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Environmental Services

Air Quality Program

Arsenic in Anchorage Private Drinking Water Wells

Studies performed by the Department of Health and Human Services have shown that in some areas of the Municipality arsenic levels may exceed EPA health guidelines of 10 parts per billion (ppb).

  •  A DHHS survey of 434 private wells measured arsenic concentrations ranging from none detected to 89 parts per billion (ppb.)
  •  Elevated levels of arsenic were most common in the western portions of Anchorage.
  •  Elevated arsenic is uncommon in wells on the Anchorage Hillside, in Chugiak/Eagle River, and in Girdwood

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Sources of Arsenic in Anchorage's Groundwater

  • Arsenic is a naturally occurring element in some soils and bedrock.
  • Over time, arsenic-bearing minerals are weathered and the dissolved arsenic can find its way into groundwater and surface waters.
  • This process appears to be responsible for the elevated levels of arsenic found in groundwater that serves some wells in Anchorage.

Health Concerns Posed by Arsenic in Drinking Water

  • The current EPA limit for arsenic is 10 ppb. EPA studies suggest that long-term consumption of water with arsenic above this level may increase the risks of developing certain cancers.
  • Health concerns stem from the ingestion of water with elevated arsenic; other uses of water such as bathing and clothes washing are considered safe.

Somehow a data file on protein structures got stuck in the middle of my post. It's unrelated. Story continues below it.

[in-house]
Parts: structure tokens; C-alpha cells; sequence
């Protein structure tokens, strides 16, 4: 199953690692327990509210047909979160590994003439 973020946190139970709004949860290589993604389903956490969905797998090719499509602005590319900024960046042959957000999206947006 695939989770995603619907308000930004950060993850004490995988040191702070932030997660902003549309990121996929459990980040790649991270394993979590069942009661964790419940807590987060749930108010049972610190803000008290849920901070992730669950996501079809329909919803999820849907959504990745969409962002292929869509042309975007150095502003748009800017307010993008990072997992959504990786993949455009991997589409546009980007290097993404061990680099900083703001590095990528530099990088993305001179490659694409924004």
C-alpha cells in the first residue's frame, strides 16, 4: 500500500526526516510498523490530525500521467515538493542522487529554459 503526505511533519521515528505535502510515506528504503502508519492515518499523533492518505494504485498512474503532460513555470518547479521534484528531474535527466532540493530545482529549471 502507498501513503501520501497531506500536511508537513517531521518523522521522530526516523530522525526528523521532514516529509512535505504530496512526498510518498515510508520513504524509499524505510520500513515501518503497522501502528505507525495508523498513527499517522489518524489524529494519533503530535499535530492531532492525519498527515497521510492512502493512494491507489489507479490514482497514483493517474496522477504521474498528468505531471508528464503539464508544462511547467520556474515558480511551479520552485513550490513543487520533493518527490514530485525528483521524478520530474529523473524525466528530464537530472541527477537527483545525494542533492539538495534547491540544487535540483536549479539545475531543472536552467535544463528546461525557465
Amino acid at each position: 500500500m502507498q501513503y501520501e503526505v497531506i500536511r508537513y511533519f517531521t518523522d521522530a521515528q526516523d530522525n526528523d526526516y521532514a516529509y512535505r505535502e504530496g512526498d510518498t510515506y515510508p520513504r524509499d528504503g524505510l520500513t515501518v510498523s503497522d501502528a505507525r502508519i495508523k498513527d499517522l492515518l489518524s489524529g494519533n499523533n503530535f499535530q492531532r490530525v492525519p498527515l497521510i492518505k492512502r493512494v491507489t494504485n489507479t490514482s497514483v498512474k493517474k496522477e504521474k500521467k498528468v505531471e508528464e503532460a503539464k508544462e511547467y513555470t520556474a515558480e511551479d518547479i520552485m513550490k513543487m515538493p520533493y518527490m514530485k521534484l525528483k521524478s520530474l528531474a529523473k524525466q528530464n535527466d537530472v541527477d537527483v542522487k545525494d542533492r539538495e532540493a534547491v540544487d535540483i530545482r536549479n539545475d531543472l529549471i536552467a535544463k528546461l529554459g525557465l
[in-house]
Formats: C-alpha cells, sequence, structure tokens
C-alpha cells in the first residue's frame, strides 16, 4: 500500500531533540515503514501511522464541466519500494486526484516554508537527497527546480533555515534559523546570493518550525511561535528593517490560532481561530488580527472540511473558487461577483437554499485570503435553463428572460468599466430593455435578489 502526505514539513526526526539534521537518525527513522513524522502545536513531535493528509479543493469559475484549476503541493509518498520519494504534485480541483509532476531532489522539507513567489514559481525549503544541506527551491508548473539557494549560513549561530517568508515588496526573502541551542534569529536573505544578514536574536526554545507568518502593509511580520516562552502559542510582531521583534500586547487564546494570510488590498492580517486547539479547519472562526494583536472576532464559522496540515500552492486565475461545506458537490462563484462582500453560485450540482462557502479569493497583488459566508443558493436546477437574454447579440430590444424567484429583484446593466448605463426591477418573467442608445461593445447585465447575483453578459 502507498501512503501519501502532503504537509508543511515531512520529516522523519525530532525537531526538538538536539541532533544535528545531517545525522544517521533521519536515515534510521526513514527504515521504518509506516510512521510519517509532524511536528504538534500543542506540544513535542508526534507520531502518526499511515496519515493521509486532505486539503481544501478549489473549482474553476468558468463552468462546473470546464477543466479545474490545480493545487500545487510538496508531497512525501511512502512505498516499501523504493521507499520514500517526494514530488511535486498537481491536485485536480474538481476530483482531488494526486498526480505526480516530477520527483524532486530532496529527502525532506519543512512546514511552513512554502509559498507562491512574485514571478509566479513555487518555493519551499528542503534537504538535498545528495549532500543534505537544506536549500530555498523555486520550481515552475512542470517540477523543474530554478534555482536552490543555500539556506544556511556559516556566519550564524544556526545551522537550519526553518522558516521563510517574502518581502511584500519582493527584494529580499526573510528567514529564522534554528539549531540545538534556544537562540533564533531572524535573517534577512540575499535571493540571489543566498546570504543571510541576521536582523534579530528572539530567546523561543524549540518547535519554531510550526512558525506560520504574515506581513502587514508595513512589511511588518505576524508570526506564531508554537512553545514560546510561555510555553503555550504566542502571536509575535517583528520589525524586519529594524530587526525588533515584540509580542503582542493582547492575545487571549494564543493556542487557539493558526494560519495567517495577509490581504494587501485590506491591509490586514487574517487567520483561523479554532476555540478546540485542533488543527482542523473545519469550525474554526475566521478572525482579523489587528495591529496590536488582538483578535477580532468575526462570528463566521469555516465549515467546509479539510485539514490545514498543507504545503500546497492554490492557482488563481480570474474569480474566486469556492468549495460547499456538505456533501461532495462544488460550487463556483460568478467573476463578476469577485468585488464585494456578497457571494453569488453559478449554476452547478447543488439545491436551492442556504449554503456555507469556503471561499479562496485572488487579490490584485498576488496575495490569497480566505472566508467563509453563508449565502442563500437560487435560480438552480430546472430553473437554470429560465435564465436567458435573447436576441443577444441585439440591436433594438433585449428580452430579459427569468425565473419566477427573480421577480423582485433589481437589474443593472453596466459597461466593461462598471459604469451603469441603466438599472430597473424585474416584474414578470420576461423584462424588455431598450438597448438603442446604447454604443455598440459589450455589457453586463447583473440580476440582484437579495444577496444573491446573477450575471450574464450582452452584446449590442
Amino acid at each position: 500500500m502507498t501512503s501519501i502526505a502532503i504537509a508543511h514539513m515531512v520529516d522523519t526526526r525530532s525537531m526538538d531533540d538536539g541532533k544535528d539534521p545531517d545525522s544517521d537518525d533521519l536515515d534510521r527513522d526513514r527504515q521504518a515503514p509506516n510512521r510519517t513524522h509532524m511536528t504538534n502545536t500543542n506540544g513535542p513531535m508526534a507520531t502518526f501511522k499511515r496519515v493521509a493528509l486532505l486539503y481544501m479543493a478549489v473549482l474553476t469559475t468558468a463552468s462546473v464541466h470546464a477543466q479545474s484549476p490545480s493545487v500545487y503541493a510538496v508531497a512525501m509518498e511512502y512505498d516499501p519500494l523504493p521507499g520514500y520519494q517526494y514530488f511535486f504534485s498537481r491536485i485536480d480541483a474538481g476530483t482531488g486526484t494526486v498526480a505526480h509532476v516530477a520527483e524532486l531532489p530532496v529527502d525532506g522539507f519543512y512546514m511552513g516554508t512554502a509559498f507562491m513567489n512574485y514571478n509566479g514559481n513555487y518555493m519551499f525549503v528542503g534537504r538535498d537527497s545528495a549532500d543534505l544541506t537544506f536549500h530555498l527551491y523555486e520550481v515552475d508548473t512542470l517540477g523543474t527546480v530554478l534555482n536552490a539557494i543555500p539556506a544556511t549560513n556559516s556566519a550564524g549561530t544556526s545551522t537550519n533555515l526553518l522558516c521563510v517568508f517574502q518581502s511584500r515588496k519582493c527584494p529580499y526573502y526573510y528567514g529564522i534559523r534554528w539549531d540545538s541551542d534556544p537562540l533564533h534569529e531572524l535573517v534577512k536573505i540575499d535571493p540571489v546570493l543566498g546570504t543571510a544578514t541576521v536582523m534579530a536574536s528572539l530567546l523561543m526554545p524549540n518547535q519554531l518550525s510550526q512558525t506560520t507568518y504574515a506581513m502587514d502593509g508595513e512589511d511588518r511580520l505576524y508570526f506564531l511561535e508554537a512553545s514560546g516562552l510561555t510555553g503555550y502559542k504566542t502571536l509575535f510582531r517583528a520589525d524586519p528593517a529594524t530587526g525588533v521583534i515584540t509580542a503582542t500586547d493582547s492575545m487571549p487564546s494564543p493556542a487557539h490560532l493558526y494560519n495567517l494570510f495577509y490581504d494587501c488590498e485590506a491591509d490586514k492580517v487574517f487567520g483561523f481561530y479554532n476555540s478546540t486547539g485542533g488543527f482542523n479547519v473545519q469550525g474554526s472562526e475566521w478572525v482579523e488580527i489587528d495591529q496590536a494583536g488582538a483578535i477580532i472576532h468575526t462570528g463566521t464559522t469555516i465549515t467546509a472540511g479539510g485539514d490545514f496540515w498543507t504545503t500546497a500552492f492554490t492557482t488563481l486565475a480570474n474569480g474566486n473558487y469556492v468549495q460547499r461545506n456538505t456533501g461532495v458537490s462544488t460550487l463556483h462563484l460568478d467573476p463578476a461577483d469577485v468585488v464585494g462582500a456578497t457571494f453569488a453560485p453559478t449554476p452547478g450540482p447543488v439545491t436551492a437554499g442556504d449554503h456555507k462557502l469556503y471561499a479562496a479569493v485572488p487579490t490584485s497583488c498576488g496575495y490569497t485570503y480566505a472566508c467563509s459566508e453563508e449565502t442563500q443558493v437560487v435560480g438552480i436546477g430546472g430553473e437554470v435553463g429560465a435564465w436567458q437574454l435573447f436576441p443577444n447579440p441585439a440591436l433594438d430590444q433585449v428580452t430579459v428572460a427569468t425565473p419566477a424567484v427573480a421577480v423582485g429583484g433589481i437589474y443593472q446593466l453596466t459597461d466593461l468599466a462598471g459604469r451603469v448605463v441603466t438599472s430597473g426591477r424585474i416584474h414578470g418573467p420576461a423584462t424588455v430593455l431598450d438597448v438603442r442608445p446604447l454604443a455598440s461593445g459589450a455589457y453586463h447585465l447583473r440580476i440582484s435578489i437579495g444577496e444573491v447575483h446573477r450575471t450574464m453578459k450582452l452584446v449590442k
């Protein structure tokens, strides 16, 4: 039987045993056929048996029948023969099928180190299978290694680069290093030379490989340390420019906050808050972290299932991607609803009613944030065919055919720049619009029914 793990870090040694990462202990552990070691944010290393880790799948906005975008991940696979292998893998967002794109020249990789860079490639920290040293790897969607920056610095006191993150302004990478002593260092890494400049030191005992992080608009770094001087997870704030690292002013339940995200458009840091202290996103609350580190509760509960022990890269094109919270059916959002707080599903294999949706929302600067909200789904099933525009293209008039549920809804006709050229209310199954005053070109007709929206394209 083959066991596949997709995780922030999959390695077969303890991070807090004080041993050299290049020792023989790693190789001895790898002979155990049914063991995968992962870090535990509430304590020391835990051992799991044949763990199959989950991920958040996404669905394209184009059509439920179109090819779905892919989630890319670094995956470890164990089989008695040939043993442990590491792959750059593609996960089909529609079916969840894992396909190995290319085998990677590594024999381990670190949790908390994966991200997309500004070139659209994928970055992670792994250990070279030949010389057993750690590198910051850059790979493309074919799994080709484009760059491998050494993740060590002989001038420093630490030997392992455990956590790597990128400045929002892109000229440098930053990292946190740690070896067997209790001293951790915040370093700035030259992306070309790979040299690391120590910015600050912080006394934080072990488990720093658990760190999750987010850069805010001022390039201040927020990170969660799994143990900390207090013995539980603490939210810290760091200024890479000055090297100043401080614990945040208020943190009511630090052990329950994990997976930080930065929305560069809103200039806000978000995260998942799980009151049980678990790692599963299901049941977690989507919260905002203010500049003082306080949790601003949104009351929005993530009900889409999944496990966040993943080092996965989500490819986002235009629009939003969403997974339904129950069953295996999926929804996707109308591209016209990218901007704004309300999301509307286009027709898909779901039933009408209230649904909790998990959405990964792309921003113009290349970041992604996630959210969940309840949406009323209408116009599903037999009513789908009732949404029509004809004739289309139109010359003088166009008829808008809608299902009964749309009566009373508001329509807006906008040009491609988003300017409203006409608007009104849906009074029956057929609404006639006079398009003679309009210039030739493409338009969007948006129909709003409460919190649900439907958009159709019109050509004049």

• EPA standards do not apply to private wells but they can be used to gauge the relative quality of drinking water
  • Homeowners with concerns about arsenic levels in their wells should collect a sample for testing at a State of Alaska-certified laboratory.

Treatment and Removal of Arsenic From Drinking Water

  • Point-of-use filters treat water at a single location, most often the kitchen tap.
  • Point-of-entry filters treat all of the water entering a home.
  • Most households will find a point-of-use filter adequate for their needs.
  • A variety of technologies are used in products available commercially. User's should ensure that any filter is approved by NSF International (NSF) for arsenic removal. http://www.nsf.org/

Available Reports and Brochures

Partial funding for this project was through the Alaska State Legislature. Technical laboratory expertise was provided by the UAA ASET Lab and Engineering Department.

    • Environmental Services
    • Deputy Director/Division Manager: Steve Morris
    • 825 L Street, 3rd Floor, Anchorage, AK 99501
    • 907 343-6976